The gorgeous mystery guy, Cryder, has more secrets than his inexplicable presence in her dreams. Soon Rena's world takes a turn into the supernatural when she finds out Cryder is a vampire king with a deadly rebellion on his hands, and a destiny irrevocably tied to Rena's...

...'till death do them part.

Vampires live a long life and it can appear to be perfect to those who don't have the option for immortality, but when your sanity and place in society is dependent on the one you love- the thought of eternity can be excruciating.

When Bristol finds his true blood-mate at an early age, the girl who knows him to the deepest part of his soul- everything seems perfect. He pictures a future of only the two of them with no rules or limitations, but one terrifying night all of those dreams are stolen from him. 

What happens to a vampire when it goes insane?

To follow the rest of Tiffany's interview, don't forget to check out
Part 2 with Sandra
Part 3 with Dean
Part 4 with Terri
Part 5 with T.W.

Wednesday, June 6, 2012

Writer Wednesday: Muse

My muse is a little guy who likes to fly and breathe fire.  Yup and his name is Random.  'Cause well... I couldn't resist. ;)

Isn't he cute?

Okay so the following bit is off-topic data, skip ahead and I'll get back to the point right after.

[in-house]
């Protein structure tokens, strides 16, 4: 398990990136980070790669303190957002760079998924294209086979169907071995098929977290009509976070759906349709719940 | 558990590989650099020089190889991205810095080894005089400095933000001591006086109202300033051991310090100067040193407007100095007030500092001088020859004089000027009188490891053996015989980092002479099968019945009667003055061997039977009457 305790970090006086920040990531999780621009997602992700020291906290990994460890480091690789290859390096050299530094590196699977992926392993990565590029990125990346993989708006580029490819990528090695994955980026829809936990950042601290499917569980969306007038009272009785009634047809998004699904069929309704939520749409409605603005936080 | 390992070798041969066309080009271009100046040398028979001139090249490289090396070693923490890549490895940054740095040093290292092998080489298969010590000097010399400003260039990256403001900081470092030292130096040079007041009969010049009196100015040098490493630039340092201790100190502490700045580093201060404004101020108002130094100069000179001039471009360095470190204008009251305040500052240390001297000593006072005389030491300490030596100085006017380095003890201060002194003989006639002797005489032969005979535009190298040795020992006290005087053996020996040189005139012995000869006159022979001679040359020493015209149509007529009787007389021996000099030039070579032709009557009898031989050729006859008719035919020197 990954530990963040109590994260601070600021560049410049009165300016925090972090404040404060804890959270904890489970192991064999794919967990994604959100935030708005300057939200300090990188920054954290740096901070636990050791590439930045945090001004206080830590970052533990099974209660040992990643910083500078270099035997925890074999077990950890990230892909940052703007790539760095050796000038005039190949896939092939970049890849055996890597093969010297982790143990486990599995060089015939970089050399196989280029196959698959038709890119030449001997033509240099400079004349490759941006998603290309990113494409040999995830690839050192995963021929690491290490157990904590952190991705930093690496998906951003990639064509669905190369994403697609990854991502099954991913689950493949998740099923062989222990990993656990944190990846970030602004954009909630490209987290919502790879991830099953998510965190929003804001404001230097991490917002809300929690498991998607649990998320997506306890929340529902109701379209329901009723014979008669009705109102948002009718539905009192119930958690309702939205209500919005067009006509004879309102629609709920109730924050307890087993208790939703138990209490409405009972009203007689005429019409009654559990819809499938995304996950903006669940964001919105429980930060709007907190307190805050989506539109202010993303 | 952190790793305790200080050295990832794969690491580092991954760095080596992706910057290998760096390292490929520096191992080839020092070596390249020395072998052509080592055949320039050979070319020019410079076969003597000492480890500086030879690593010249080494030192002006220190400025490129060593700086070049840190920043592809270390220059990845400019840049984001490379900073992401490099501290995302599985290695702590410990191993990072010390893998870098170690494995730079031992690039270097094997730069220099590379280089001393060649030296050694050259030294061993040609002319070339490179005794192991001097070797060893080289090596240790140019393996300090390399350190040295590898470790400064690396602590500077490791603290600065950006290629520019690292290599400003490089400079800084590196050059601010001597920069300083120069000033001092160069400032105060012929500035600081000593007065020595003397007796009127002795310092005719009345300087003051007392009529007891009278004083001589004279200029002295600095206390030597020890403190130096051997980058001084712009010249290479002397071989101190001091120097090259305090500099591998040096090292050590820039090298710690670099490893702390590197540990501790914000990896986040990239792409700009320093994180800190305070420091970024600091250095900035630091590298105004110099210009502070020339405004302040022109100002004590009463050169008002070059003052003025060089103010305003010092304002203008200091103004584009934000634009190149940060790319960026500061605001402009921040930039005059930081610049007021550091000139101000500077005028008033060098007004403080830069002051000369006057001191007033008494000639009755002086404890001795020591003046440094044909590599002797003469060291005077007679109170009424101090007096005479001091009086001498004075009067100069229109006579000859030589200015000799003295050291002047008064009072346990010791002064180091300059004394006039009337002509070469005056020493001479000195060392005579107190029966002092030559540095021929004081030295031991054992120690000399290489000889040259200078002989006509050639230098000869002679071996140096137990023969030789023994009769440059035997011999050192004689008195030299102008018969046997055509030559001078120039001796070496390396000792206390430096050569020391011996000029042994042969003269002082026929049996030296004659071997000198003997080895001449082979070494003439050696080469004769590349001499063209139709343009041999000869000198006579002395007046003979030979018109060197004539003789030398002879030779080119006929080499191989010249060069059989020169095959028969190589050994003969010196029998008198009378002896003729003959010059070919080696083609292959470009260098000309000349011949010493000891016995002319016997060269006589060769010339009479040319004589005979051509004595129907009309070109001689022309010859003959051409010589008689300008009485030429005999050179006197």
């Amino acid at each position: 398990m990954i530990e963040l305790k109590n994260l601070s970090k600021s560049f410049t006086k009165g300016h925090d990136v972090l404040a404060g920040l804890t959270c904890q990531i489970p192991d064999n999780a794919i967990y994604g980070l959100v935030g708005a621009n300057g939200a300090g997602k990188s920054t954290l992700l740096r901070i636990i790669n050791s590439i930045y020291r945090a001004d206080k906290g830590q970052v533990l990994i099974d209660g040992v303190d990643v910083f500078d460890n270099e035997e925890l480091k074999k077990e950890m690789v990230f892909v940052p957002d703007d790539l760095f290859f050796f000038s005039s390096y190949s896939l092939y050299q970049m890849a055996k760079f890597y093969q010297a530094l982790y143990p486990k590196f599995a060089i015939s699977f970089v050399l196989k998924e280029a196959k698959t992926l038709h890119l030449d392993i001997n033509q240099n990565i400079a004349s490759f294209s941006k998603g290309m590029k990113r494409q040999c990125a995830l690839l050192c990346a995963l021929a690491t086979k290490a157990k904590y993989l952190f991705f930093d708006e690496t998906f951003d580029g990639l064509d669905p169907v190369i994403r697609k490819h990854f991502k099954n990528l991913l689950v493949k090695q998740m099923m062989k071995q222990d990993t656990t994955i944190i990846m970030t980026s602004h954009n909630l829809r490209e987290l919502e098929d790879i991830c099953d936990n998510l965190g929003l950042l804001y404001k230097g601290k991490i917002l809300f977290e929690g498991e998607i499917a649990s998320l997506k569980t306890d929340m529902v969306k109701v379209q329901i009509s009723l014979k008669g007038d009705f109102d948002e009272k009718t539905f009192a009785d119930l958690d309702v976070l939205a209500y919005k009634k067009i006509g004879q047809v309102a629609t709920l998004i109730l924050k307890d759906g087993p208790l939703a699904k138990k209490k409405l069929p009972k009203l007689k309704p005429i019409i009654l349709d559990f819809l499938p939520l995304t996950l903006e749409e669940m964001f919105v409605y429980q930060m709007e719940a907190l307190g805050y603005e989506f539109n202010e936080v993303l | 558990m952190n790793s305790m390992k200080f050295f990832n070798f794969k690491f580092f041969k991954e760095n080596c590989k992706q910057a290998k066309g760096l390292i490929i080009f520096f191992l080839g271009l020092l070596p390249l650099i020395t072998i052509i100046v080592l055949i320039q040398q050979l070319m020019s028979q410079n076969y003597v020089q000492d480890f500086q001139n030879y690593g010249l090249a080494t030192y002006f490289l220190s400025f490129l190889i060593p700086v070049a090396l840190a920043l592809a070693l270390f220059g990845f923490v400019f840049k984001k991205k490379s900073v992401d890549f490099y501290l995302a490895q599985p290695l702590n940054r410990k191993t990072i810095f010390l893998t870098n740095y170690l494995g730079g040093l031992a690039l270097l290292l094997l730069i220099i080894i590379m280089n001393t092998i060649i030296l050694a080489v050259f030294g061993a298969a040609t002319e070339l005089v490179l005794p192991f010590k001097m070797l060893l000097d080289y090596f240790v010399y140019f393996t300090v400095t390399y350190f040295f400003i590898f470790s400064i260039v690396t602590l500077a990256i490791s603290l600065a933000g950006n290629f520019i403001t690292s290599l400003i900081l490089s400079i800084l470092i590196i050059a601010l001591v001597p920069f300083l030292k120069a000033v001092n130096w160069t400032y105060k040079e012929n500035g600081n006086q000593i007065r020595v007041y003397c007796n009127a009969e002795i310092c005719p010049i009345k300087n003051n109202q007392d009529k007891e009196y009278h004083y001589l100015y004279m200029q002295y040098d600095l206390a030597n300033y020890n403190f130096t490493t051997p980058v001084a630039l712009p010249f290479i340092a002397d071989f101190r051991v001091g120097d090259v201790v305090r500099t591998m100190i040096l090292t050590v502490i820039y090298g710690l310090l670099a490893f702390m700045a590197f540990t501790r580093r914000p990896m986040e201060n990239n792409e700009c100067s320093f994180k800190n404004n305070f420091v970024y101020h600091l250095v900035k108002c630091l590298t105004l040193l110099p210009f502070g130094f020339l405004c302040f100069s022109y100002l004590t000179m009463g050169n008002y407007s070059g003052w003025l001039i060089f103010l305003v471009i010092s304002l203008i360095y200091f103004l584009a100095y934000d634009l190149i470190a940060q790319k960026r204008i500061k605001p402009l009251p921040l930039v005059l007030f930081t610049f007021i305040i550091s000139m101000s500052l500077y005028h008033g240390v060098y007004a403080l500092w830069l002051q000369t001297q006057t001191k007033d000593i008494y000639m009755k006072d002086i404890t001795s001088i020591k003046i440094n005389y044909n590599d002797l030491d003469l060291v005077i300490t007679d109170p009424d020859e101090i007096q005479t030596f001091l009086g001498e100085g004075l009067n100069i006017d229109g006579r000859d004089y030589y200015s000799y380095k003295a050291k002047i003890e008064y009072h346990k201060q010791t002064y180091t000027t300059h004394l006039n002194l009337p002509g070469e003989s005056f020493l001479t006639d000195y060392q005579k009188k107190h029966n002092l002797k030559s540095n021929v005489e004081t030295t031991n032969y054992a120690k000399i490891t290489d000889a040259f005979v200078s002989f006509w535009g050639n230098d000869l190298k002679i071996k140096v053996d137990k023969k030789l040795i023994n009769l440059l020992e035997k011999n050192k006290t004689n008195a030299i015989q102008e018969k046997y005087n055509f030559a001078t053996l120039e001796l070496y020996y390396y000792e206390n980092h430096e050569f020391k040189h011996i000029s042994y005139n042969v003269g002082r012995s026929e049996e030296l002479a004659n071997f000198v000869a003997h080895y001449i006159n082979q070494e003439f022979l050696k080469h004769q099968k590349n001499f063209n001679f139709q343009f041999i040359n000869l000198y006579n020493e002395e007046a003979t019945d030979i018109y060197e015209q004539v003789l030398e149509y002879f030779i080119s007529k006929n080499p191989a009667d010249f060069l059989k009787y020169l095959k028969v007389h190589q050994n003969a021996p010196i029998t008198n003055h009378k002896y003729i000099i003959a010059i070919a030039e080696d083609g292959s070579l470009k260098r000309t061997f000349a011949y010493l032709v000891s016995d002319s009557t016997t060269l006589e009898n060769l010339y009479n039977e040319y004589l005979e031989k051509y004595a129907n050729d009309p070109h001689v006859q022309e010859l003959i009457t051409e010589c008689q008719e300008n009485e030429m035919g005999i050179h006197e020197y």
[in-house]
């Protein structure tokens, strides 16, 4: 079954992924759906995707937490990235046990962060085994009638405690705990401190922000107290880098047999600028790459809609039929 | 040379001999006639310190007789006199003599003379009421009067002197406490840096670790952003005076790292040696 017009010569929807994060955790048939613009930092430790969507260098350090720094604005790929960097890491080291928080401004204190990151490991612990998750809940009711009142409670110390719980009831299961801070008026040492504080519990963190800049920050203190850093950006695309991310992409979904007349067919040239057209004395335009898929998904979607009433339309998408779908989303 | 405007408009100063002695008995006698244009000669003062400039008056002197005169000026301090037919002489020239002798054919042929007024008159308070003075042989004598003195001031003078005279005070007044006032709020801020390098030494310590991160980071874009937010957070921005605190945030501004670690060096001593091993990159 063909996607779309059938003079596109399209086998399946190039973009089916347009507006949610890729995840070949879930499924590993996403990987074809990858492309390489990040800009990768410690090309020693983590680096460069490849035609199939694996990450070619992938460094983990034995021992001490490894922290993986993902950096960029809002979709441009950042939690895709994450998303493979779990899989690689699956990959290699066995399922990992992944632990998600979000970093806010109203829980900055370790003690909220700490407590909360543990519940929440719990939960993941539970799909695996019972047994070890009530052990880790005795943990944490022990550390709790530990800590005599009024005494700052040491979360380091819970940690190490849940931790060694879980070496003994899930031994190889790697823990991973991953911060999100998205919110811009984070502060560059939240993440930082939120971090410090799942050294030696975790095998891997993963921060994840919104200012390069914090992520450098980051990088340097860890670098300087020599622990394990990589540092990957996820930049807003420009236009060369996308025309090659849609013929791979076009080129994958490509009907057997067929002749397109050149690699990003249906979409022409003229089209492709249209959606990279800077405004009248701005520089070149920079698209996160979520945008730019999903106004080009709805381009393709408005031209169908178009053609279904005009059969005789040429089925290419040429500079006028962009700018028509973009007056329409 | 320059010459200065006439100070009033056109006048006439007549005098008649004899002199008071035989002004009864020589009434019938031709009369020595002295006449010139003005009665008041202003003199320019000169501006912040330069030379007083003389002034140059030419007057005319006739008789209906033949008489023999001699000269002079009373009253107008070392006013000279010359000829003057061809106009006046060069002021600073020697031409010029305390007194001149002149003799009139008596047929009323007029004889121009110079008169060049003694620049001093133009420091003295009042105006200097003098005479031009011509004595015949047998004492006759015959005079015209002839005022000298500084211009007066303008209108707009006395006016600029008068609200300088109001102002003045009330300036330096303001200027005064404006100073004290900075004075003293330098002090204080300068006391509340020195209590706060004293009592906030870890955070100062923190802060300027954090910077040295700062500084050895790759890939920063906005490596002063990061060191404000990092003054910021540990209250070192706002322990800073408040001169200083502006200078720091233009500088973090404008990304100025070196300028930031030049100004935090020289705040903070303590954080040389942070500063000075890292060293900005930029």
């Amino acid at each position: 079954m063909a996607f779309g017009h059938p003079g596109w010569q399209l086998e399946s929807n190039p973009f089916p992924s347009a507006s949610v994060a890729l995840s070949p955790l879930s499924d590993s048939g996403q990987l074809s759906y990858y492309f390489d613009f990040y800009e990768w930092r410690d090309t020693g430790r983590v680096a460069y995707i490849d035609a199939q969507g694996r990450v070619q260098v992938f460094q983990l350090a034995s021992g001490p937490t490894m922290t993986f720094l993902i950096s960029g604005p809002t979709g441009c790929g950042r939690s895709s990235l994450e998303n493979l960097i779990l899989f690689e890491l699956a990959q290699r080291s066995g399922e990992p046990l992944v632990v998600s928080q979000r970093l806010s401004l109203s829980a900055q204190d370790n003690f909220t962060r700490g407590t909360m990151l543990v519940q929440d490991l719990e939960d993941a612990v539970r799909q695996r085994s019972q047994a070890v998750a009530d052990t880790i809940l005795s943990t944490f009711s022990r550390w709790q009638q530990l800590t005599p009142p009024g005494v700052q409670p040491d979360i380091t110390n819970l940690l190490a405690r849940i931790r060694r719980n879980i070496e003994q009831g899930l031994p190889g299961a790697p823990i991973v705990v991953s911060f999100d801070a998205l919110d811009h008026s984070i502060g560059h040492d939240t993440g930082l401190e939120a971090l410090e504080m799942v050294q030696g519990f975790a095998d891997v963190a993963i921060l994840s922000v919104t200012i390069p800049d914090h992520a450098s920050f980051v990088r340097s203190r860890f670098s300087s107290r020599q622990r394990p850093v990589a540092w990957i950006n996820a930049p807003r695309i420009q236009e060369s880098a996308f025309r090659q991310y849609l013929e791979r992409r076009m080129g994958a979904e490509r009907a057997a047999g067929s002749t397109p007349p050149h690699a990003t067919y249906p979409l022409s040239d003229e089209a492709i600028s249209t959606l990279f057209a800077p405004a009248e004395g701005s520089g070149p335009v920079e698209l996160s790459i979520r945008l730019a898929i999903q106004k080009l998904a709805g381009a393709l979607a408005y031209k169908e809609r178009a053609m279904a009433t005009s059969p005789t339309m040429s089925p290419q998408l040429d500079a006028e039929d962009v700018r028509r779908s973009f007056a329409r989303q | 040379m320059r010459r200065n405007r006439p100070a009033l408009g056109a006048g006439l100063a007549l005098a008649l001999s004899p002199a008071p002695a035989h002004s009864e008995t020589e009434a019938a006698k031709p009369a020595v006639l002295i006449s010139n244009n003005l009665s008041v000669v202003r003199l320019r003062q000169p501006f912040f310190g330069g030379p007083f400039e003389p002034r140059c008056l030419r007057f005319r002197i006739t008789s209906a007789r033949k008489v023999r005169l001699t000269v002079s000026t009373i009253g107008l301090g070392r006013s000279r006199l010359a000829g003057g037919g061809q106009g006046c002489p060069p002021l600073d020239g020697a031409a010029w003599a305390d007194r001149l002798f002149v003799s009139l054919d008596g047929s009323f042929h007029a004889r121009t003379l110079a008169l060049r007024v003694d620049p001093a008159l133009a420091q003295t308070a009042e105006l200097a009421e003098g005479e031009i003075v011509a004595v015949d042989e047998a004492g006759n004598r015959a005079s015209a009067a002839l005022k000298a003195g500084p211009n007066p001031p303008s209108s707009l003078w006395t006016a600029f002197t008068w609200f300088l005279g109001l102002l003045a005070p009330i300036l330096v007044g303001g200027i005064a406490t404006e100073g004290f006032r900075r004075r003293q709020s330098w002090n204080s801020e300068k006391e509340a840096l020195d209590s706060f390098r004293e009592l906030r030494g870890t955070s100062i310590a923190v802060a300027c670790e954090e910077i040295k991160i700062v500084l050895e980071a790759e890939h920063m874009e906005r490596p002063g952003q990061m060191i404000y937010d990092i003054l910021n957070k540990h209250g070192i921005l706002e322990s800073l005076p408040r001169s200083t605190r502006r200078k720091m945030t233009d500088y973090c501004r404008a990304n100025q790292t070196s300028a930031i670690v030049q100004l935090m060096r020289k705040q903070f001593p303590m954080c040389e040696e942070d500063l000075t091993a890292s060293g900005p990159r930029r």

Pictures taken from various places on the web, no image belongs to me

What's your muse? Do you envision something hovering over your shoulder? Perhaps someone whispering in your ear?  I'd love to hear from you.

Friday, June 1, 2012

Blog Ring of Power Presents: Jacqueline Seewald

Multiple award-winning author Jacqueline Seewald has taught creative, expository and technical writing at the university level as well as high school English. She also worked as an academic librarian and an educational media specialist. Eleven of her books of fiction have been published. Her short stories, poems, essays, reviews and articles have appeared in hundreds of diverse publications. She enjoys spending time with family and friends when she isn’t writing. In addition, she is a playwright, a landscape artist and loves many types of music.